Every fortnight for more than 60 years, James Harrison has made his way to the Red Cross blood bank and donated blood.
But this is no ordinary blood donation.
In a regular blood donation, three lives could be saved, while a plasma donation could save 18 lives.
But in 81-year-old James Harrison’s unique case, his blood has helped saved the lives of 2.4 million babies.
James’ plasma contains a rare antibody that is used to make a medication known as Anti-D, which protects unborn babies from Rhesus D Haemolytic Disease (HDN).
Known as the man with the golden arm, James’ blood is so in demand, he’s made 1173 blood donations since 1957.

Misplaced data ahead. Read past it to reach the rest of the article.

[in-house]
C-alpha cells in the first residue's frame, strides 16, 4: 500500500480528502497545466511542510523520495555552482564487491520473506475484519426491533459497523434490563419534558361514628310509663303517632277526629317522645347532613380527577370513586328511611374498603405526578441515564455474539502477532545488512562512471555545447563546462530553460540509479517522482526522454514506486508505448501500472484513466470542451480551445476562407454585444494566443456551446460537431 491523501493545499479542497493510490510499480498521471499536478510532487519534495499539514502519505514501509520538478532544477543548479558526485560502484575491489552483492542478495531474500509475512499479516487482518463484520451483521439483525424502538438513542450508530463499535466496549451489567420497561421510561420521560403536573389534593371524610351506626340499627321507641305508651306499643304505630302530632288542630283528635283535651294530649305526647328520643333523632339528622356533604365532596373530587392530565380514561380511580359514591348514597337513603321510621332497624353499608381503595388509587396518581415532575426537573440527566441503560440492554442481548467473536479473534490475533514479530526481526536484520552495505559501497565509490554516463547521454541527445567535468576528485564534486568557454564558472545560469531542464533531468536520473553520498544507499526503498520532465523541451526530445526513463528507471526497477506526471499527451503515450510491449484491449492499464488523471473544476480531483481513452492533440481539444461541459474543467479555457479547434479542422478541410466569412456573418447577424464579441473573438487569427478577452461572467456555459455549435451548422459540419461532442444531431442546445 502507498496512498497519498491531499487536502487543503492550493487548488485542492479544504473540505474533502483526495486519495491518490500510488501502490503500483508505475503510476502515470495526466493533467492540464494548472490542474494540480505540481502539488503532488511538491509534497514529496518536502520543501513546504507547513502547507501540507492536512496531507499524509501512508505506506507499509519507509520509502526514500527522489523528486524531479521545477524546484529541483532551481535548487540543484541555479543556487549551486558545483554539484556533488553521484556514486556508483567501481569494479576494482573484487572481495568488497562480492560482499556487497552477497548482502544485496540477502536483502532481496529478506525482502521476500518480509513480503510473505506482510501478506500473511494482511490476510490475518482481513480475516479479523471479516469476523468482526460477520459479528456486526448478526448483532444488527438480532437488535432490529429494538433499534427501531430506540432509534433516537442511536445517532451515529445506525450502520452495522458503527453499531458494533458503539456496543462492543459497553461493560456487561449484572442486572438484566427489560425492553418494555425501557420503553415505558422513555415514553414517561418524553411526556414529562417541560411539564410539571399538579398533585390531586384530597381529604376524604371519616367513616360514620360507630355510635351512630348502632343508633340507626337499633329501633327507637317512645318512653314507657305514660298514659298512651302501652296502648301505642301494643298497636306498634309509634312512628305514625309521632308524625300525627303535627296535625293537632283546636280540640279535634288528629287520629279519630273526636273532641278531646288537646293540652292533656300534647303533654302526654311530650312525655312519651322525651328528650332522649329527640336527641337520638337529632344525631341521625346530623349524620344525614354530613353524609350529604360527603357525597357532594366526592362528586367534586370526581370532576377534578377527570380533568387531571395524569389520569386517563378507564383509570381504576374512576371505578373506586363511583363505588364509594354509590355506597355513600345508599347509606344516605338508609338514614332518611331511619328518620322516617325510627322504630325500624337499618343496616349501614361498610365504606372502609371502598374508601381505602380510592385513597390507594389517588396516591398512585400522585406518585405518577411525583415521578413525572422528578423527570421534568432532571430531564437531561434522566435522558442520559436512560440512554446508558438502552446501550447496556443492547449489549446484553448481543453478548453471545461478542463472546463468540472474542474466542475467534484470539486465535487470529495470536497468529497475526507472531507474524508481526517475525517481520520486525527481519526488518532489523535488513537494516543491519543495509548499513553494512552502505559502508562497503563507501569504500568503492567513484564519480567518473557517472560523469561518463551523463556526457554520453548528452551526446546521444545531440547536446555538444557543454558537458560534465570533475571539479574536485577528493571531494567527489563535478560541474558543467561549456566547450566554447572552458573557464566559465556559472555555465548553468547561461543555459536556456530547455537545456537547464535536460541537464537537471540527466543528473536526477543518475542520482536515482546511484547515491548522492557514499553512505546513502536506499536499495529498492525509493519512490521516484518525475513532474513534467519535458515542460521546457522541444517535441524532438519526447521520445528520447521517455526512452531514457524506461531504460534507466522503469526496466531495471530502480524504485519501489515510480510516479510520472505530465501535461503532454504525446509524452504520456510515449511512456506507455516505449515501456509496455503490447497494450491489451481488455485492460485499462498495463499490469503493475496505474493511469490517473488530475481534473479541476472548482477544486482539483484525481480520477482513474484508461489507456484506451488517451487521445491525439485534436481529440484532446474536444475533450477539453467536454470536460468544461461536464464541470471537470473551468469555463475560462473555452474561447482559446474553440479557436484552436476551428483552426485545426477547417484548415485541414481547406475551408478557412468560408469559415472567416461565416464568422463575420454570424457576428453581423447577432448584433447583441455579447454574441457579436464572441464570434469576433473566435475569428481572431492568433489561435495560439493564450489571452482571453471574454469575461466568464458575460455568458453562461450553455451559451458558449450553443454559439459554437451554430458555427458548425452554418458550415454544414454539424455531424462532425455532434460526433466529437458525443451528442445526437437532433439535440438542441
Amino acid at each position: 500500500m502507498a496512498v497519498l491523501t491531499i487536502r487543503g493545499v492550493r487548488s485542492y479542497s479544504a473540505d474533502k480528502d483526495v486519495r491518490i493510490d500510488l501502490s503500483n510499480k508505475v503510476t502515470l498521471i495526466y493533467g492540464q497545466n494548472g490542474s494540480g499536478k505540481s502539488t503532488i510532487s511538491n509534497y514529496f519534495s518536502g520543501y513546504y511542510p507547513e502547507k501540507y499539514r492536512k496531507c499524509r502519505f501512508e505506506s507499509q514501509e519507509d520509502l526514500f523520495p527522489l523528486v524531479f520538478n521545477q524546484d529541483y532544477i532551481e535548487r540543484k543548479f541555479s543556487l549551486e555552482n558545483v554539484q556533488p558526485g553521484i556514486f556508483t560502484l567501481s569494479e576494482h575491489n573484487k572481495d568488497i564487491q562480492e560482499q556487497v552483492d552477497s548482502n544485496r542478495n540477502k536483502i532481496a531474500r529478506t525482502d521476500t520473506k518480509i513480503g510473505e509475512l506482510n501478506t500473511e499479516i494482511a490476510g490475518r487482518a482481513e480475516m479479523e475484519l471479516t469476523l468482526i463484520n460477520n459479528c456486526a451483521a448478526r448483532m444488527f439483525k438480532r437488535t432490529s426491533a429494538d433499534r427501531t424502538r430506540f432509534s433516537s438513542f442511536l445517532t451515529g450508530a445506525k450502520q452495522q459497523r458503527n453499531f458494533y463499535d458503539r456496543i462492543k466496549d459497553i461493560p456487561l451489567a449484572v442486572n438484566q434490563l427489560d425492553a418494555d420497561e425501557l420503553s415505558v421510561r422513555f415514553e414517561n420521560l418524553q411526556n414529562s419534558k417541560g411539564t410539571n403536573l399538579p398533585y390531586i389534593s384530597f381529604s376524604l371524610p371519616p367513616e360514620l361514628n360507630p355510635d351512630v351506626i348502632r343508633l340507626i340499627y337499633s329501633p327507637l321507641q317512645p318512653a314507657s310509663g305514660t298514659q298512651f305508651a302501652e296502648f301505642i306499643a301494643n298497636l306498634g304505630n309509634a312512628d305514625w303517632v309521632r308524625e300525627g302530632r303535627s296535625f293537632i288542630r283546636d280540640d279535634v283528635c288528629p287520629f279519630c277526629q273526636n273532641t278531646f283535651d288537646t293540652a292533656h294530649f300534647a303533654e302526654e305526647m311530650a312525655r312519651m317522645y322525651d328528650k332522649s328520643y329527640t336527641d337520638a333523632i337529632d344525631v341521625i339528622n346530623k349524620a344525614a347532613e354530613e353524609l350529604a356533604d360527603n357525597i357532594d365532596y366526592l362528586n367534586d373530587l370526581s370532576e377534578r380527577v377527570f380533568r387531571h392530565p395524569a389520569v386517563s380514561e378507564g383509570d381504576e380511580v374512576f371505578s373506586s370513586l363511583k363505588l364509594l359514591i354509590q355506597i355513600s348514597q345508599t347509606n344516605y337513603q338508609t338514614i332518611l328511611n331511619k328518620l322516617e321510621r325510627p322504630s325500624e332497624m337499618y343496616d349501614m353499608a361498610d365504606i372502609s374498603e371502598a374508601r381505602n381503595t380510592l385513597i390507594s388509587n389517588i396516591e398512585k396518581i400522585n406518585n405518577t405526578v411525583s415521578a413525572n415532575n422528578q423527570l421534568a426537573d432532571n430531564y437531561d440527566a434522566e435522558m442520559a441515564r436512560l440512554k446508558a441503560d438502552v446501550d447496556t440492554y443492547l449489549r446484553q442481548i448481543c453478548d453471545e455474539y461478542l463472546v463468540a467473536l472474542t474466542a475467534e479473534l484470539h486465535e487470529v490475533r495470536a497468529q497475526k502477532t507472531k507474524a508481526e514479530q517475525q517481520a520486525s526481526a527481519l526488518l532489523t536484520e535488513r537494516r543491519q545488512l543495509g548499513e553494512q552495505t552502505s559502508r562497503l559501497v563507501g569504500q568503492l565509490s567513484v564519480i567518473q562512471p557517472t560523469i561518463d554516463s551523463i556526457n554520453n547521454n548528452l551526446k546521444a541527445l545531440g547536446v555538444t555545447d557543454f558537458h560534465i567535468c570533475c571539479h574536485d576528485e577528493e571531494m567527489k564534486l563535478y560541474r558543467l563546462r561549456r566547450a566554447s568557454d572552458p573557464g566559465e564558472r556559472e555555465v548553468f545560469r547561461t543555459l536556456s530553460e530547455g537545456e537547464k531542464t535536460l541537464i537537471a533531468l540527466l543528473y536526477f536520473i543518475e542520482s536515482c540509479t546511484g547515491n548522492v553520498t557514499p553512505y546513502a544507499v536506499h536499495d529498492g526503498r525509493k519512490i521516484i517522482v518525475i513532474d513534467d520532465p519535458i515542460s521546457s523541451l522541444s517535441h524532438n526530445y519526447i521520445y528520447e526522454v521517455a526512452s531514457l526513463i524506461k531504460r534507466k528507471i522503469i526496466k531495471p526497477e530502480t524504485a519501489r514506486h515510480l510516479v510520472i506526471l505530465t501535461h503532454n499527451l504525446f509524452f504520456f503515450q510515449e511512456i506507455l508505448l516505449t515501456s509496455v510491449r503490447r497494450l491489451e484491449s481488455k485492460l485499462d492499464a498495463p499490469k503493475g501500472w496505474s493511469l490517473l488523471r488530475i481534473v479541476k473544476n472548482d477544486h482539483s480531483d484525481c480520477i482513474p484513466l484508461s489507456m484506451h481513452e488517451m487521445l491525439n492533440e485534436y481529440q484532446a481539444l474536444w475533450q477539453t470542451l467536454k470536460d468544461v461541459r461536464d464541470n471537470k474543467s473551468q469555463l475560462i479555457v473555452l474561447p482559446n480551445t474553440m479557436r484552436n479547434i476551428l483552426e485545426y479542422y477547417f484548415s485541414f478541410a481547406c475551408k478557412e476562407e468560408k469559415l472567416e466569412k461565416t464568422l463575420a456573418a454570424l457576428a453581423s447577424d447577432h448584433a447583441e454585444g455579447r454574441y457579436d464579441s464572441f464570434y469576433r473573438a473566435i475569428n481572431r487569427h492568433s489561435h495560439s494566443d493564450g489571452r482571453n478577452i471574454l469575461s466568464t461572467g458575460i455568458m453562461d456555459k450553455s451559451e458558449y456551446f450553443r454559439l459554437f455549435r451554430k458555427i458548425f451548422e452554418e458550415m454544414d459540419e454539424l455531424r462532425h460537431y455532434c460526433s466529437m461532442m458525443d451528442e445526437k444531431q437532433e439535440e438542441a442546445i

On Friday, James made his final benefaction, as he retired from donating blood.
“It’s a sad day for me. The end of a long run,” the Central Coast-based man said while donating blood at Sydney’s Town Hall Donor Centre.
“I’d keep going if they’d let me,” he said.
On his last day in the donating chair, half a dozen Anti-D babies and their mothers came to the Donor Centre to personally thank James.
HDN is a potentially deadly condition that can arise if babies have an opposite blood type to their mother.
If a pregnant woman with an Rh negative blood type is carrying a baby with an Rh positive blood type, her body may register the baby as a foreign threat and try to destroy the 'invader' by producing antibodies, as if it is fighting off a virus.